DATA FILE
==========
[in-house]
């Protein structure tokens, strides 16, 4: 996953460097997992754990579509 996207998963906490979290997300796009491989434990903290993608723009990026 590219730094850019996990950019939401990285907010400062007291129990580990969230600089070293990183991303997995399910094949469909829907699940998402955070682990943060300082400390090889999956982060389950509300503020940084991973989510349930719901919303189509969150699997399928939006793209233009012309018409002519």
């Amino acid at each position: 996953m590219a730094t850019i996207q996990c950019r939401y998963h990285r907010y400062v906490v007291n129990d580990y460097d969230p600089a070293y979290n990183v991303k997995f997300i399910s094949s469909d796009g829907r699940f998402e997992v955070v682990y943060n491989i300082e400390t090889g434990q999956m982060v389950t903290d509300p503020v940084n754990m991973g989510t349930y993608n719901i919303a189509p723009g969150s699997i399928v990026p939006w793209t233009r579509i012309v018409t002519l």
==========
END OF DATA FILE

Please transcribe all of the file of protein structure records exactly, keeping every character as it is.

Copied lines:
[in-house]
């Protein structure tokens, strides 16, 4: 996953460097997992754990579509 996207998963906490979290997300796009491989434990903290993608723009990026 590219730094850019996990950019939401990285907010400062007291129990580990969230600089070293990183991303997995399910094949469909829907699940998402955070682990943060300082400390090889999956982060389950509300503020940084991973989510349930719901919303189509969150699997399928939006793209233009012309018409002519």
């Amino acid at each position: 996953m590219a730094t850019i996207q996990c950019r939401y998963h990285r907010y400062v906490v007291n129990d580990y460097d969230p600089a070293y979290n990183v991303k997995f997300i399910s094949s469909d796009g829907r699940f998402e997992v955070v682990y943060n491989i300082e400390t090889g434990q999956m982060v389950t903290d509300p503020v940084n754990m991973g989510t349930y993608n719901i919303a189509p723009g969150s699997i399928v990026p939006w793209t233009r579509i012309v018409t002519l």